Thursday, March 26, 2015

Graffiti Photographs

Hall Loves You - Newberry Springs, California
Abandoned buildings are often covered in the "urban art" known as graffiti. Spray paint can turn the deviant into an artist.

I'm not a fan of graffiti. I have a hard time understanding the value of it. I prefer to find abandoned locations that haven't been defaced, but those locations can be difficult to come by.

Most commonly, the way I photographically handle graffiti is to subtly and thoughtfully include it in the scene. It becomes a part of the composition, but it is not the photographic subject.
Have Yourself A Kooper Little Christmas - Atolia, California
Occasionally, however, I find some graffiti that is compelling and deserving of a photograph. The deviant art becomes the subject of an image. The photographs in this post are of those rare instances where the graffiti was worth creating an image of.

A snapshot of art is still a snapshot. Photographic vision is required to make a meaningful image. One cannot rely solely on the creativity of another--your own creativity is still required.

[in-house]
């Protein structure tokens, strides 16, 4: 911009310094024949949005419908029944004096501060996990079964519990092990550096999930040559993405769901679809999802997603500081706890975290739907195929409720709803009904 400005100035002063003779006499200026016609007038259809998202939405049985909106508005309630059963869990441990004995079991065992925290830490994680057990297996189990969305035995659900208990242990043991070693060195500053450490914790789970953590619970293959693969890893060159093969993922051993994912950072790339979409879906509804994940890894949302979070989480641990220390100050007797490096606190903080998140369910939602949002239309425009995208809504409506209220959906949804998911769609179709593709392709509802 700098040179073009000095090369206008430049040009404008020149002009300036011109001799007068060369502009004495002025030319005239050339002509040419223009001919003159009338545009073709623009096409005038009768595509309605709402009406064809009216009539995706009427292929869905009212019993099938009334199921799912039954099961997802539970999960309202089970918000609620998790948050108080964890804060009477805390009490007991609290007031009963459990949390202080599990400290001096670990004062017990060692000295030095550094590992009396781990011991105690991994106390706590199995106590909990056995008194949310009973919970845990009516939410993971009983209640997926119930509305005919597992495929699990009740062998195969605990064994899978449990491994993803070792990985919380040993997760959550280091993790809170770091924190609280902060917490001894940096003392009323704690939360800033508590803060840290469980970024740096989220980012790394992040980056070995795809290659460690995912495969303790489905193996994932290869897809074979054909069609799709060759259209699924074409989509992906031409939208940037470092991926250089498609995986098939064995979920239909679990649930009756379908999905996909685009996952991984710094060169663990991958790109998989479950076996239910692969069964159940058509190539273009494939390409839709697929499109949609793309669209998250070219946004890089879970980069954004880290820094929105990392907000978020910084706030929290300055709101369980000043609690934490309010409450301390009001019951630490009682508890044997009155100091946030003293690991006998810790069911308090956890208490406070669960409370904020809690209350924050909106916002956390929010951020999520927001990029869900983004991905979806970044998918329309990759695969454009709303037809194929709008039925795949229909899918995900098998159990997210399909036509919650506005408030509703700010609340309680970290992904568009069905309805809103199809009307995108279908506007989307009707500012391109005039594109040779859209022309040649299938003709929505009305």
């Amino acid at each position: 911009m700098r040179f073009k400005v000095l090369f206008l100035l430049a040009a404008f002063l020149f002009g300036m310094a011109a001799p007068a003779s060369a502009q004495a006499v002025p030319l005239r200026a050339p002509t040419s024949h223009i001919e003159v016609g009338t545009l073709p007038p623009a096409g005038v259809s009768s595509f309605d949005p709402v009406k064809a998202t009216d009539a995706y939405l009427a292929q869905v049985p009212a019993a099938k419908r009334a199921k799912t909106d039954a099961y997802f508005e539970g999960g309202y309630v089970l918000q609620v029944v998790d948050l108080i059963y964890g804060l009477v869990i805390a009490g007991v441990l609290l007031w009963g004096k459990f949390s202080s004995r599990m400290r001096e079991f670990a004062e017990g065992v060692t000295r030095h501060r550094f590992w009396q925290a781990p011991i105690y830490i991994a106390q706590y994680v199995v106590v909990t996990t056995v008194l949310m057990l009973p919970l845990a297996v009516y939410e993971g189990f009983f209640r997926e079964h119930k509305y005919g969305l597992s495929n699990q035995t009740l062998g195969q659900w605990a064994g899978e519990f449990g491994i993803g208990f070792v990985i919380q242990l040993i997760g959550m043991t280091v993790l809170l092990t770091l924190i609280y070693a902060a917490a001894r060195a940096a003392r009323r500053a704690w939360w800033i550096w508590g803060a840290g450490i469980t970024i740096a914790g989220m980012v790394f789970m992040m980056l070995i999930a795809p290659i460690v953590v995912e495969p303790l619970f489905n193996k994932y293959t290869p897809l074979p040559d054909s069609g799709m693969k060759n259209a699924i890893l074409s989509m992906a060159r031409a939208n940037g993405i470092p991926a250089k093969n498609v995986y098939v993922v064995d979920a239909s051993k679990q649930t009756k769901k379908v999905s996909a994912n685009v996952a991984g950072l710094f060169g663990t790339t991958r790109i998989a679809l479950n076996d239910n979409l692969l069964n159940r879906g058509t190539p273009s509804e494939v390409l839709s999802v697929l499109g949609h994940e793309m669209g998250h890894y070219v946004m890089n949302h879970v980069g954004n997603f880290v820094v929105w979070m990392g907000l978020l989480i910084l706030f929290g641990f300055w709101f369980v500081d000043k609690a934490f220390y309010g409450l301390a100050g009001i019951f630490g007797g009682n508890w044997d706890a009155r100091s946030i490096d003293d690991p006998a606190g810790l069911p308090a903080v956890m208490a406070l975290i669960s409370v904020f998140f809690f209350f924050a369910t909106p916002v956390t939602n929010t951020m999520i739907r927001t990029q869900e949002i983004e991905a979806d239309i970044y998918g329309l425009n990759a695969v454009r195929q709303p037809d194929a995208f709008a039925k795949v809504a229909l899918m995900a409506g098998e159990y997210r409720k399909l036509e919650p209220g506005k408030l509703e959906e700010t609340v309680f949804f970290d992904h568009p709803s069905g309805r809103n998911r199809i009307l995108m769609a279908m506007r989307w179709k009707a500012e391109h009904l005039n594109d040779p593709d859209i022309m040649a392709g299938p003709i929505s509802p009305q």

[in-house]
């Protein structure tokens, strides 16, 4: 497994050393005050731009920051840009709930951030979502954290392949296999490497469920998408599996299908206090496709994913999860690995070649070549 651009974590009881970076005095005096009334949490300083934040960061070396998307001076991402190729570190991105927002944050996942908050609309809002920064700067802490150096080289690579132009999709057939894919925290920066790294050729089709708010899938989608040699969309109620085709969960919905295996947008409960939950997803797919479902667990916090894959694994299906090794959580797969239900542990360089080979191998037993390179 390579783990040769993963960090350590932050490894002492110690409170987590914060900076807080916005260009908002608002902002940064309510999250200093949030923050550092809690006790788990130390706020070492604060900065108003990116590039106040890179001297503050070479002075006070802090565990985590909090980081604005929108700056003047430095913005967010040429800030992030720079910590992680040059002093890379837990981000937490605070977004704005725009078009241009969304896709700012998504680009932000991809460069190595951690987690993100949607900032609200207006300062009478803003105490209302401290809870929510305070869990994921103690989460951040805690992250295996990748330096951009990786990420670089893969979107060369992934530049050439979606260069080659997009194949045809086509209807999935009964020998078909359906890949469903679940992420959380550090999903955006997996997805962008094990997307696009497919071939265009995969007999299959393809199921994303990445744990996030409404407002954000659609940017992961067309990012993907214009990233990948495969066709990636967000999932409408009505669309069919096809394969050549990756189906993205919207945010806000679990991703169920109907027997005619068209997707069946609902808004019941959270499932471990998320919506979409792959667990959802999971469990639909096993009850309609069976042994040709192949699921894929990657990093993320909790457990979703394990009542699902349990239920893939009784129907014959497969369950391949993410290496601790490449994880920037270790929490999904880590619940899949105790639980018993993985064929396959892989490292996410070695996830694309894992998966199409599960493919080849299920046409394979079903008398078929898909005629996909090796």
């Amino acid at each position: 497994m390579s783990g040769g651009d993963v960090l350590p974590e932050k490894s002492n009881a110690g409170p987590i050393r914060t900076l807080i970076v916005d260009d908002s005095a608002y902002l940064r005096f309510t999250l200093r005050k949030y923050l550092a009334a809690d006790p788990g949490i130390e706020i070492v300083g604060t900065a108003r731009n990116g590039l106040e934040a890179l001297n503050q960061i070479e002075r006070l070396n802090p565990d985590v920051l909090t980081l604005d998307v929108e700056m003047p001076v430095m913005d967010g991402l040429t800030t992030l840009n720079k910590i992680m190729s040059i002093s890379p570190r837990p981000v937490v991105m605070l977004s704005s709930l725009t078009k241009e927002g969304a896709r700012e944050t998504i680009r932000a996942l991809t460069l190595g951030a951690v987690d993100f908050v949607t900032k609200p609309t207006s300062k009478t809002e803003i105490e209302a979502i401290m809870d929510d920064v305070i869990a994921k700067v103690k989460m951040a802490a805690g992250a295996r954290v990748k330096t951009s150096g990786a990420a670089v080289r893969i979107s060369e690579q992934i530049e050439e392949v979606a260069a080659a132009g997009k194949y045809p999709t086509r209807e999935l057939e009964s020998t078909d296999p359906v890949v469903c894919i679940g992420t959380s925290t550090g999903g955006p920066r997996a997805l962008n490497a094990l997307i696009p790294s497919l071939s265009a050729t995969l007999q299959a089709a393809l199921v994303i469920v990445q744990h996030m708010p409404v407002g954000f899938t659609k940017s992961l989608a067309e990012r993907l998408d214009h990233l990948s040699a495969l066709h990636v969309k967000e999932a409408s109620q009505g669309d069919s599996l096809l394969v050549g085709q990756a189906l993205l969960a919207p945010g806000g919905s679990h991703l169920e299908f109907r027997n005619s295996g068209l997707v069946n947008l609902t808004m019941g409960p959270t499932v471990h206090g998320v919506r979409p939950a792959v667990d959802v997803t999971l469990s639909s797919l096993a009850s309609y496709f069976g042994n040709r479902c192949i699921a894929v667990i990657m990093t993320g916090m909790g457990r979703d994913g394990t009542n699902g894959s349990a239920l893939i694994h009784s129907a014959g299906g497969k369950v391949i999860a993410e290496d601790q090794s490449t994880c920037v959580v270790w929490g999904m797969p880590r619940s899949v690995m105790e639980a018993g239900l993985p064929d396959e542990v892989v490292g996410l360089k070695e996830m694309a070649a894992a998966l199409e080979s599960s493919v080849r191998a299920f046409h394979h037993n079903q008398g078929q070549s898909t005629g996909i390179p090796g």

One last thought on graffiti is this: the artist owns the copyright (at least in America). Courts have ruled that if you photograph someone's graffiti and you earn a profit from that image, the graffiti artist, if he or she can prove that they created it, is entitled to a portion of the profits. This may sound really dumb, but you appreciate similar protection of your own photographic images.
Mockingjay - Boron, California
Oh, Well - Boron, California
Alien - Mojave, California
Sorry About The Wall - Mojave, California

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